The price I pay for hopefulness is depression. Depression at being engulfed by the hopeless some of whom prefer the fantasy of heaven because life deadends in earth. Others of whom cynically eschew all fantasies among which they include a just society.

Re: Review of "Yesterdays"

Posted: Sun Sep 21, 2008 1:44 pm
by B T
Marv Friedenn wrote:When I was young I longed to luxuriate in the atonalities of Arnold, Alban and Anton, but their melodies were just too fucking ugly, as if, in order to exterminate the mosquitoes of bourgeois sentiment, the composers made me to lie down in insect repellent. Maybe it's a European thing to reinflict the trauma that causes suffering in order to bring relief.

That’s an interesting tag for the Second Viennese School. I myself only checked them out (the three A’s) because Frank Zappa raved about Webern so much. On my first listen, Webern sounded psychotic to me. Beyond Pink Floyd psychotic, you know, the kind of psychosis where one is clutching the wire fence looking out at the “normalâ€

Posted: Sun Sep 21, 2008 1:54 pm
by B T
When I was young I luxuriated at the piano, playing completely free form. Atonality and tonality swirling together. No key or mode predominated. Indeed, 88-tone music. My only reference was the record collection I had access to. It was all beautiful to me.

Then bourgeois sentiment hunted me down. Forced to go to public schools and private music teachers, I was subjected to this (curiously western) Ionian Bias. All music was reduced to C Major, as if nothing else existed. Presented in such a way as if to say, "little bt you have to practice this for ten years before you can play what you really want to play". As if to say, "music is too much for your little brain to handle so you have to do this". Conform conform conform. Believe in everything we are telling you. The divine right of kings [and governments, et al.]. The “church of your choiceâ€

Posted: Sun Sep 21, 2008 2:11 pm
by B T
Hypothetical Musician Says ...
"But sir, C Major is the basis of all Western Harmony ... "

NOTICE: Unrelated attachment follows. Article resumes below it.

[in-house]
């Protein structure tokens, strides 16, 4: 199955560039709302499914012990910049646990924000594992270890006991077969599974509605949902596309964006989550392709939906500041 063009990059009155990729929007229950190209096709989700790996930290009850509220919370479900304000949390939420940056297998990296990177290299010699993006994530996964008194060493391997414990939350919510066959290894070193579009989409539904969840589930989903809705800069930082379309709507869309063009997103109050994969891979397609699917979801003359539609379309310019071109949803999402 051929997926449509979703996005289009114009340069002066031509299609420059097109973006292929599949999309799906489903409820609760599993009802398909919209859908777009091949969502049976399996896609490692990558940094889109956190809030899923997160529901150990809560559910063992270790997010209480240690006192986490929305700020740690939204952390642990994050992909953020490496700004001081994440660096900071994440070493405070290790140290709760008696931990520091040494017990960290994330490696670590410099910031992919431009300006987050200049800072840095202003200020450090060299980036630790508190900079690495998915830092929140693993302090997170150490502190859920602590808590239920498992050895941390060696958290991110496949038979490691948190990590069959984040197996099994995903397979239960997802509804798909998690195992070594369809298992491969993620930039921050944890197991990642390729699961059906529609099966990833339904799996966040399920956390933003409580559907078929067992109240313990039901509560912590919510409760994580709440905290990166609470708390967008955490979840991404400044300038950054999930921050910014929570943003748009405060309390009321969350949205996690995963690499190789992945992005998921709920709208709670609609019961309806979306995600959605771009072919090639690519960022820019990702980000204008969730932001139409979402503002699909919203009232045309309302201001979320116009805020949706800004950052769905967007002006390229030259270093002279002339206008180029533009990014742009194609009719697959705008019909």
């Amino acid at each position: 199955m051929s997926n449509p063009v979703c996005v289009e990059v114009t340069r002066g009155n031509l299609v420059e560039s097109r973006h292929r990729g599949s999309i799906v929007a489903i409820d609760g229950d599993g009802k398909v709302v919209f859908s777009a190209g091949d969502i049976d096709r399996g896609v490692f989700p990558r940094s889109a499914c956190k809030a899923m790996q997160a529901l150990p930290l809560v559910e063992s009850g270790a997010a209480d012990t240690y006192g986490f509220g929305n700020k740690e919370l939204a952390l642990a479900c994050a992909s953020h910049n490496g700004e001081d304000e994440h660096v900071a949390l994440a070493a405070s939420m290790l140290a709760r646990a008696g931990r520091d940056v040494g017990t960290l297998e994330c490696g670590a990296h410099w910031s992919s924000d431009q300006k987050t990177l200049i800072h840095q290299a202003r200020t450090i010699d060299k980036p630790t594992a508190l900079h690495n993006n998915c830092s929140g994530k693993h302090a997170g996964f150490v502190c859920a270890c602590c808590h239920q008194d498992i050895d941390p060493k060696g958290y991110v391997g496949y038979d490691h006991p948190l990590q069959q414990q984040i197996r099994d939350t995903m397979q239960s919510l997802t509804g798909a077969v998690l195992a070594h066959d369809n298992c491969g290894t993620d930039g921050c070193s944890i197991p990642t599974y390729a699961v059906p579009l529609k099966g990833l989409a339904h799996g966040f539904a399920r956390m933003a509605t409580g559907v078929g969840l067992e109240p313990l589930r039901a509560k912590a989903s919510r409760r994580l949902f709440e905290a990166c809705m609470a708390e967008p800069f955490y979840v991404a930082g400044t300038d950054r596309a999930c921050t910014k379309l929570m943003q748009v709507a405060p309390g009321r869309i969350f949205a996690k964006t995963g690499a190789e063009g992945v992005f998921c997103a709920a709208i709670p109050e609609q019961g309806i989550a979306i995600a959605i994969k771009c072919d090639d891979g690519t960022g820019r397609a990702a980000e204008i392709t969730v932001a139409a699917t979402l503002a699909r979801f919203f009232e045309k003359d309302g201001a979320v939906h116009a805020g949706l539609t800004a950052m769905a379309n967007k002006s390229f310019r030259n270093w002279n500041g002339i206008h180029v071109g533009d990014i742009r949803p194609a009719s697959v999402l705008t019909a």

It’s only a perspective, and a totally arbitrary one. Dividing the octave into 12 tones is arbitrary. Tweaking all the notes (i.e., tempering) so that all 12 keys are in tune is arbitrary. Having white and black keys on a keyboard is arbitrary. Selecting the white keys from C to C as the basis of all music is arbitrary. [Let’s tell Spain that they can’t go on the white keys from E to E, and wipe out the whole beautiful tradition of Flamenco.] Beauty exists within Western music, and without it, as well. Music is infinite, and no one has the right to claim it. As beauty is in the eye of the beholder, so it is in the ear of the listener.

Posted: Thu Sep 25, 2008 9:31 pm
by Marv Friedenn
Beauty in the eye of the beholder sounds to me too much like the beholder has something in his eye, is hermetically sealed off instead of being on the receiving end of a communication from the producer of the beauty, namely, the artist. Beauty is a social product, a collaboration. The artist has something to say. The beholder is hard at work trying to decode the artist’s message the semantic range of which encompasses feelings, temperament, attitude, wit. It’s an uphill fight on the part of the beholder requiring an attentiveness bordering on clairvoyance until at last the landscape shakes, the structures of resistance collapse and he sees what the artist is getting at. For example, who doesn’t hear in B T’s art his respect for the purity of the “uglyâ€

Posted: Sun Oct 19, 2008 12:40 am
by Marv Friedenn
When B T speaks of luxuriating at the piano, playing completely free form, indeed 88-tone music, I think of 8 seconds of Lennie's solo on "Yesterday" (New York, March 14, 1949 with Billy Bauer), beginning 27 seconds into the piece and ending at 35 seconds, where left and right hands defy their assigned harmonic and melodic roles and instead sleepwalk into atonal space, each too oblivious of the other to notice they are dancing.

Writers also have left and right minds, the left sounding a recognizable theme, the right personalizing it. Taking Lennie as my model, I encourage my left and right minds to proceed independently on the chance, which sometimes happens, that together they create an integral mind.